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Need work? Most top 10 hard skills could be learned in Kawartha Region

in Business/Community/Education/Poverty Reduction by
About 44.3 per cent of residents in Kawartha Lakes have just their high school diploma or less education.

A new study breaks down 10 “highly sought hard skills” in the Kawartha Lakes region – and Fleming College can teach most of them.

With Kawartha Lakes grappling with a high unemployment rate and low wages, this first-ever report of its kind shows a potential path forward for many who live in this area– if they get the right education and skills.

The report was produced by the Workforce Development Board (WDB) under the Local Employment Planning Council (LEPC) pilot. The report covers employment aspects related to Kawartha Lakes, Northumberland County, Peterborough County and Haliburton County. In our last article on this theme we focused on the job and income challenges in Kawartha Lakes.

Since the report also talked about the hard skills that were needed, the Advocate contacted Fleming College to find out how many of these hard skills could be matched up though local post-secondary education opportunities.

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How do we deal with poverty? Local MP says ‘free market’ shows the way

in Business/Community/Poverty Reduction by
How do we deal with poverty? Local MP says 'free market' shows the way
MP Jamie Schmale: "We should not focus on income inequality but on wealth creating policies."

Lindsay Advocate Publisher Roderick Benns recently interviewed local MP Jamie Schmale on how we should be dealing with poverty in Kawartha Lakes.

Benns: What’s the best way to fight poverty in our communities? And if the answer is good jobs, why have we never, ever, under any government of any political stripe been able to fight poverty effectively?

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School board official responds to employer’s criticisms of education today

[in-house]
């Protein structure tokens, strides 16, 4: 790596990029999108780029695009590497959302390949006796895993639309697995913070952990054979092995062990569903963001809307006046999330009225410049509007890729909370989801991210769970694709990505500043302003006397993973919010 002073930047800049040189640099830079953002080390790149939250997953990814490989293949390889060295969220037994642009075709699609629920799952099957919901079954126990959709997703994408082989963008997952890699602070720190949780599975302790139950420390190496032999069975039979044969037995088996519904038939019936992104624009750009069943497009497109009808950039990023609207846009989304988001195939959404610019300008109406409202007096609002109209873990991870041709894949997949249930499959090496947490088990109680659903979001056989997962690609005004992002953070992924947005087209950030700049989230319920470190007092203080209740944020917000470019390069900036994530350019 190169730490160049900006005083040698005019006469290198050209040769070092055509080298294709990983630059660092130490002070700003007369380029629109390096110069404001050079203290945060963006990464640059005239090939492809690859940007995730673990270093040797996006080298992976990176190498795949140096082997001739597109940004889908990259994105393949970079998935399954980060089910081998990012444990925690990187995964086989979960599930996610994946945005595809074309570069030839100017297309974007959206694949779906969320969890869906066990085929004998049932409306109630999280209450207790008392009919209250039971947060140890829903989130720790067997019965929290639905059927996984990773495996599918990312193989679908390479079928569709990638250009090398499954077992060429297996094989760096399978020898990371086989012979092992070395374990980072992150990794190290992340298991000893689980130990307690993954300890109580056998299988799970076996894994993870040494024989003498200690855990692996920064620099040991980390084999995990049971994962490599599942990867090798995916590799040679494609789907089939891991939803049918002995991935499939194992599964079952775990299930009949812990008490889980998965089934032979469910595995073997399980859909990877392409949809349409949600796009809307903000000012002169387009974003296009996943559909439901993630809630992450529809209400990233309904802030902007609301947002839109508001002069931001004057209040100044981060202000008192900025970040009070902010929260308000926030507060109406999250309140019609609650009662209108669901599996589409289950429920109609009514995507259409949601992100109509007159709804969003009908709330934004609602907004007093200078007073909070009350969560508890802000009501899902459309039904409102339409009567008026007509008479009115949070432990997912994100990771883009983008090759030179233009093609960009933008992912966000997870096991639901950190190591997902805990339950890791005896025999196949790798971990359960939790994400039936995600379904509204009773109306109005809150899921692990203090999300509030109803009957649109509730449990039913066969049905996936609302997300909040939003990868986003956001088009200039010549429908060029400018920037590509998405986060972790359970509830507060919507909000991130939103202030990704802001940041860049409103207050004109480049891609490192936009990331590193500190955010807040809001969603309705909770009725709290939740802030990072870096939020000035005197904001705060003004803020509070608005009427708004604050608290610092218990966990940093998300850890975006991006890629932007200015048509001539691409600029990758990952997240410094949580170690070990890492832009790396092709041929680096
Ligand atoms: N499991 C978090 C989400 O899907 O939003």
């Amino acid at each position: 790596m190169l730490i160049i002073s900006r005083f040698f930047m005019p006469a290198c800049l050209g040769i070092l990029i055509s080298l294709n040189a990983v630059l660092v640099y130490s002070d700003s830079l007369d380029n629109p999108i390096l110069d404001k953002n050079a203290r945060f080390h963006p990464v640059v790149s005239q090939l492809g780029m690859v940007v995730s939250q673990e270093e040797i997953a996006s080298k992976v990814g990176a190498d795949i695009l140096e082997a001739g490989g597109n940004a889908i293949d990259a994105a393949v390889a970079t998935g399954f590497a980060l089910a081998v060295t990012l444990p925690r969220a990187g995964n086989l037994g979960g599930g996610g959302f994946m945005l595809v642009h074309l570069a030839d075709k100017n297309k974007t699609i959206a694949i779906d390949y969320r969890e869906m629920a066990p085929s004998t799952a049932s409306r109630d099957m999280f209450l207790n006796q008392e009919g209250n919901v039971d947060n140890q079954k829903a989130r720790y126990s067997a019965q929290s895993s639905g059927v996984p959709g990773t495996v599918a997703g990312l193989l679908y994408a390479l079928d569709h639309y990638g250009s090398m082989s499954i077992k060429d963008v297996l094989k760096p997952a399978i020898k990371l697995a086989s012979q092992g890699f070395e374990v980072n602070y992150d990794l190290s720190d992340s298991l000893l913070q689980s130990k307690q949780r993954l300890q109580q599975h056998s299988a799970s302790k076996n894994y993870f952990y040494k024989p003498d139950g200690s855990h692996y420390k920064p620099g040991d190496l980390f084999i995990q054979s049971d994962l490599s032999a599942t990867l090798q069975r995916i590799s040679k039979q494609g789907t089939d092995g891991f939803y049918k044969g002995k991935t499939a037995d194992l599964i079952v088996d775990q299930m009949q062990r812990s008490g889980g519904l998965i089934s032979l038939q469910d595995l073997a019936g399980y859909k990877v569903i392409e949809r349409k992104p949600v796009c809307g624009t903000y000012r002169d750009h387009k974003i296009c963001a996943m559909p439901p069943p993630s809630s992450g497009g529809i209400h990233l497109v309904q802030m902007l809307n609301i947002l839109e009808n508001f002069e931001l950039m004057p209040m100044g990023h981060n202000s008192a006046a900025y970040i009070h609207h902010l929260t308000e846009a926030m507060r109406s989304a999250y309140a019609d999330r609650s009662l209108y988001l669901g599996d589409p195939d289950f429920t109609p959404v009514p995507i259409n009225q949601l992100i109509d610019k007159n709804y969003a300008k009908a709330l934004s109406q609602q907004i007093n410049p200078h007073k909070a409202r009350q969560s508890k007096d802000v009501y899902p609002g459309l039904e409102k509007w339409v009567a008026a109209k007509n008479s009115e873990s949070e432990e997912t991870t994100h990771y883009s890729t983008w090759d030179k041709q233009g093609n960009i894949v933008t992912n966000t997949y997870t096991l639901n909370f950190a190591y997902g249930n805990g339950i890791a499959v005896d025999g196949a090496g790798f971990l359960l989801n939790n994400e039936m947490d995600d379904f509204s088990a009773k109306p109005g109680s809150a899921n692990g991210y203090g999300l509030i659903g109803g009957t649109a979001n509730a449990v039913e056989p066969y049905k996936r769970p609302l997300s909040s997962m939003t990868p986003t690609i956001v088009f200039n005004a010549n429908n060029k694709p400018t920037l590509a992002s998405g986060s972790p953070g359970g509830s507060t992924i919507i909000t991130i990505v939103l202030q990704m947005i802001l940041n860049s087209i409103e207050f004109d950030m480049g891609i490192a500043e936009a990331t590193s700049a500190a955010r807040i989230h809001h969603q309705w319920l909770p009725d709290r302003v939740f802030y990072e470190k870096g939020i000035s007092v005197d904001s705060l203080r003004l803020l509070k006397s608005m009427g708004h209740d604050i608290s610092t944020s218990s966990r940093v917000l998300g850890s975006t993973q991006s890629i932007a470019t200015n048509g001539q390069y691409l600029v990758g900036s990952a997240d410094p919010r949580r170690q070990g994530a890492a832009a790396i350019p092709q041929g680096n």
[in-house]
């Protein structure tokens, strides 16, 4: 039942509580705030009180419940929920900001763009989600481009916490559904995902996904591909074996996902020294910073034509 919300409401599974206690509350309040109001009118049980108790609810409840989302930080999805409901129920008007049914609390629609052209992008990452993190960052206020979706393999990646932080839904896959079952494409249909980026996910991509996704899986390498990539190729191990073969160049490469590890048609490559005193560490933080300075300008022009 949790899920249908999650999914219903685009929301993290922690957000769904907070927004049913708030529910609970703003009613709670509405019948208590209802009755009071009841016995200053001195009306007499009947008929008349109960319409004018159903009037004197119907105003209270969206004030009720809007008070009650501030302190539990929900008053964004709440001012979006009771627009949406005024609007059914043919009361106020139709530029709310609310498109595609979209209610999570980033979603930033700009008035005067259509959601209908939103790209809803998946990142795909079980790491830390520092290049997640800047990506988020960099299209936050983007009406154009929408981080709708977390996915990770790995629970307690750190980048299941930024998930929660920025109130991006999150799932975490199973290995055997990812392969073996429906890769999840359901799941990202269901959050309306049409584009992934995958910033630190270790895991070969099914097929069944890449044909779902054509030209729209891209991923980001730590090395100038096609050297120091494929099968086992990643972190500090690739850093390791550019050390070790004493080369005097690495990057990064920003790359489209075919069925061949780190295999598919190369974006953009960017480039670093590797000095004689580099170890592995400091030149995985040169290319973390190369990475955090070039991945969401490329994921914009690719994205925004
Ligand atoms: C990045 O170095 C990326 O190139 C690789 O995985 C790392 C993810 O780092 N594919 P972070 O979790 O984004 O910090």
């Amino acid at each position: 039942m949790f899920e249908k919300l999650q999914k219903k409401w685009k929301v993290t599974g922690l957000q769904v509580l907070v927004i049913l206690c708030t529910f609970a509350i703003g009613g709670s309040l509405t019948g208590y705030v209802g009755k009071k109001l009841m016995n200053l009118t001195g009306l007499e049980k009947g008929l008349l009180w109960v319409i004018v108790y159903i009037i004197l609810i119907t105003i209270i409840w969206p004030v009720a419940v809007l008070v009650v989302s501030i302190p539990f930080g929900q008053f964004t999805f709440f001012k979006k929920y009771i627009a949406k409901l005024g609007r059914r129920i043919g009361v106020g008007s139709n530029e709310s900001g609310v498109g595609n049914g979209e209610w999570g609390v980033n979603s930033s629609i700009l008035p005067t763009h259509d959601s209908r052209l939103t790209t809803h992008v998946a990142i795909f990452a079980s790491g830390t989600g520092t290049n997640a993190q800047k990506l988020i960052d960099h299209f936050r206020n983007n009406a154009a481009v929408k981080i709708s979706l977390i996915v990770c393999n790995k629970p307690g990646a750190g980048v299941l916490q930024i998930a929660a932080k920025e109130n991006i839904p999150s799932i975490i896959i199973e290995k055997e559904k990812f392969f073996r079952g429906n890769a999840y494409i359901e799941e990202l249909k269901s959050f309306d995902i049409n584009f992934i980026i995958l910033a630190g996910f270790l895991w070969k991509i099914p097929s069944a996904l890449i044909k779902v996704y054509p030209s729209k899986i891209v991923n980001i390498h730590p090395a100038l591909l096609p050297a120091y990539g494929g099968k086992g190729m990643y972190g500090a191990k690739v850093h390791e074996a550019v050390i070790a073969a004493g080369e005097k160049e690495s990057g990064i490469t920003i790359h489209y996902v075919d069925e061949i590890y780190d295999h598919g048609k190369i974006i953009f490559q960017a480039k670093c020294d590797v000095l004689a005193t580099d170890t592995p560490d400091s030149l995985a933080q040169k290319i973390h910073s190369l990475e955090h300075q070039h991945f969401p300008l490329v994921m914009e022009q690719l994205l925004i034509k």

in Community/Education by
“Look to that section. These are the aspects that develop the whole person.”

A superintendent of learning at the local school board is urging employers to reflect on the great students they have hired over the years, instead of the ones that haven’t worked out, to try and replicate those successes.

Trillium Lakelands District School Board’s Bruce Barrett spoke to the The Lindsay Advocate about student success in the workplace, after critical comments were made by one of the town’s largest private sector employers, Mariposa Dairy.

The owner of the dairy factory, Bruce Vandenberg, suggested there were a lot of issues with reliability within the 18-35 age group – and he in part blamed the school system and parents for not letting kids fail or face consequences for their actions. The story was shared more than 4,000 times on Facebook and has been read nearly 60,000 times.

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Mariposa Dairy struggles to find young adults who want to work five days a week

in Business/Community by
Mariposa Dairy, Armada Toolworks create new jobs with Provincial grants
Bruce Vandenberg, Mariposa Dairy.

Have jobs, will train. One of the Lindsay area’s largest private employers, Mariposa Dairy, is having trouble finding committed employees who want to work a full five days a week – at least in the 18-35 age bracket.

Bruce Vandenberg, owner of Mariposa Dairy along with his wife, Sharon, estimates that 30-40 per cent of the younger people they hire as general labourers don’t work out, mainly because of “misplaced priorities,” according to Vandenberg.

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Fleming president says college tries to stay on top of skills employers need

in Business/Education by
Fleming president says college tries to stay on top of skills employers need
Fleming wants to address Lindsay's skills shortage.

One of the key challenges for Lindsay and Kawartha Lakes is the growing skills shortage. It’s affecting area employers who can’t find the right people, and of course it’s not good for the people who can’t find the right job.

Sir Sandford Fleming College President, Tony Tilly, is aware of the skills shortage phenomenon affecting Lindsay and other small towns that have seen their manufacturing base shrink.

“We’ve been aware of this issue for a number of years,” Tilly says, pointing out that the college system commissioned a report in 2010 entitled ‘People Without Jobs, Jobs Without People.’

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Basic income support from Lindsay employment agency, VCCS

in Poverty Reduction by
Basic income support from Lindsay employment agency, VCCS

The leader of one of Lindsay’s key employment agencies, Carol Timlin of Victoria County Career Services (VCCS), says the basic income pilot is a fantastic opportunity for Lindsay.

Basic income support from Lindsay employment agency, VCCSExecutive Director Carol Timlin says part of their role at VCCS is to show people how to leverage the skills they have, and to steer them toward picking up new skills. She says that should become easier with a basic income as a financial floor to draw upon when necessary.

“It’s a great opportunity and I’m pleased the pilot is here,” Timlin tells The Lindsay Advocate.

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